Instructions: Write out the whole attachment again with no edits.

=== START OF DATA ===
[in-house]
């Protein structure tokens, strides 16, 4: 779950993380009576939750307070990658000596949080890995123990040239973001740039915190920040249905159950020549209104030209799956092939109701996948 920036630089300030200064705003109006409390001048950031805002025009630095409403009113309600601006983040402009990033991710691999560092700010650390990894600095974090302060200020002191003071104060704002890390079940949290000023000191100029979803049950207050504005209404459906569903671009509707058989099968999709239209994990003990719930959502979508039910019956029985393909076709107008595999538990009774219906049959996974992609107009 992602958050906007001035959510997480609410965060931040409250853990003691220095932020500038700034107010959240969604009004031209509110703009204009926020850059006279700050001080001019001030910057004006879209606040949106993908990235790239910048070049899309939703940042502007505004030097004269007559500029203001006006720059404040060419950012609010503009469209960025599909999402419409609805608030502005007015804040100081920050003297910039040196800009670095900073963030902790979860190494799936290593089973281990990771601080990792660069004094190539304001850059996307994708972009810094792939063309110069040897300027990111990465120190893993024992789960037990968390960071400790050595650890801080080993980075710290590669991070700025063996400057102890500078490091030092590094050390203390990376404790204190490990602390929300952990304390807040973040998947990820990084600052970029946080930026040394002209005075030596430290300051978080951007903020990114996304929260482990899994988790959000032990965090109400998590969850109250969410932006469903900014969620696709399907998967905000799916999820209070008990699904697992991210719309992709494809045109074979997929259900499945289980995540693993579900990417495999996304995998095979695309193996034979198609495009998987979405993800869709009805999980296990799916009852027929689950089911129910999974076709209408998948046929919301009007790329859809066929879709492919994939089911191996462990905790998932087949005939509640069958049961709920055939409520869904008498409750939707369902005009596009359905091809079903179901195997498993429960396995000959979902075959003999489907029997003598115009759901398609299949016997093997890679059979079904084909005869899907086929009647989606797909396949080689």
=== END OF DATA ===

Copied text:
[in-house]
């Protein structure tokens, strides 16, 4: 779950993380009576939750307070990658000596949080890995123990040239973001740039915190920040249905159950020549209104030209799956092939109701996948 920036630089300030200064705003109006409390001048950031805002025009630095409403009113309600601006983040402009990033991710691999560092700010650390990894600095974090302060200020002191003071104060704002890390079940949290000023000191100029979803049950207050504005209404459906569903671009509707058989099968999709239209994990003990719930959502979508039910019956029985393909076709107008595999538990009774219906049959996974992609107009 992602958050906007001035959510997480609410965060931040409250853990003691220095932020500038700034107010959240969604009004031209509110703009204009926020850059006279700050001080001019001030910057004006879209606040949106993908990235790239910048070049899309939703940042502007505004030097004269007559500029203001006006720059404040060419950012609010503009469209960025599909999402419409609805608030502005007015804040100081920050003297910039040196800009670095900073963030902790979860190494799936290593089973281990990771601080990792660069004094190539304001850059996307994708972009810094792939063309110069040897300027990111990465120190893993024992789960037990968390960071400790050595650890801080080993980075710290590669991070700025063996400057102890500078490091030092590094050390203390990376404790204190490990602390929300952990304390807040973040998947990820990084600052970029946080930026040394002209005075030596430290300051978080951007903020990114996304929260482990899994988790959000032990965090109400998590969850109250969410932006469903900014969620696709399907998967905000799916999820209070008990699904697992991210719309992709494809045109074979997929259900499945289980995540693993579900990417495999996304995998095979695309193996034979198609495009998987979405993800869709009805999980296990799916009852027929689950089911129910999974076709209408998948046929919301009007790329859809066929879709492919994939089911191996462990905790998932087949005939509640069958049961709920055939409520869904008498409750939707369902005009596009359905091809079903179901195997498993429960396995000959979902075959003999489907029997003598115009759901398609299949016997093997890679059979079904084909005869899907086929009647989606797909396949080689």